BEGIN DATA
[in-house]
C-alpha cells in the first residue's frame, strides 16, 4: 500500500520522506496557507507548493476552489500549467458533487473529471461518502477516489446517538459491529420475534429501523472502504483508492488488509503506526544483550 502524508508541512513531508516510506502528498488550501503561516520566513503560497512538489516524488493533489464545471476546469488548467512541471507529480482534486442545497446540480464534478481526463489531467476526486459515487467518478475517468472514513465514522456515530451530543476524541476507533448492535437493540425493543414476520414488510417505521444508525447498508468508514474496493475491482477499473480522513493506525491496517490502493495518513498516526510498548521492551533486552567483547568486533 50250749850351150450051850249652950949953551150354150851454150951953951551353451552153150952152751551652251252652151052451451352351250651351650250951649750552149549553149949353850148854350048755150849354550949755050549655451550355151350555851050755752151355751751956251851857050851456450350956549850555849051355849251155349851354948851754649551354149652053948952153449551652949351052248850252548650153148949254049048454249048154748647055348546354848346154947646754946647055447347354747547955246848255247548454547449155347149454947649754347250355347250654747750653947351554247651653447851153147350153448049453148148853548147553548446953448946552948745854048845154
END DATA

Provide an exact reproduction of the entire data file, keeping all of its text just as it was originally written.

[in-house]
C-alpha cells in the first residue's frame, strides 16, 4: 500500500520522506496557507507548493476552489500549467458533487473529471461518502477516489446517538459491529420475534429501523472502504483508492488488509503506526544483550 502524508508541512513531508516510506502528498488550501503561516520566513503560497512538489516524488493533489464545471476546469488548467512541471507529480482534486442545497446540480464534478481526463489531467476526486459515487467518478475517468472514513465514522456515530451530543476524541476507533448492535437493540425493543414476520414488510417505521444508525447498508468508514474496493475491482477499473480522513493506525491496517490502493495518513498516526510498548521492551533486552567483547568486533 50250749850351150450051850249652950949953551150354150851454150951953951551353451552153150952152751551652251252652151052451451352351250651351650250951649750552149549553149949353850148854350048755150849354550949755050549655451550355151350555851050755752151355751751956251851857050851456450350956549850555849051355849251155349851354948851754649551354149652053948952153449551652949351052248850252548650153148949254049048454249048154748647055348546354848346154947646754946647055447347354747547955246848255247548454547449155347149454947649754347250355347250654747750653947351554247651653447851153147350153448049453148148853548147553548446953448946552948745854048845154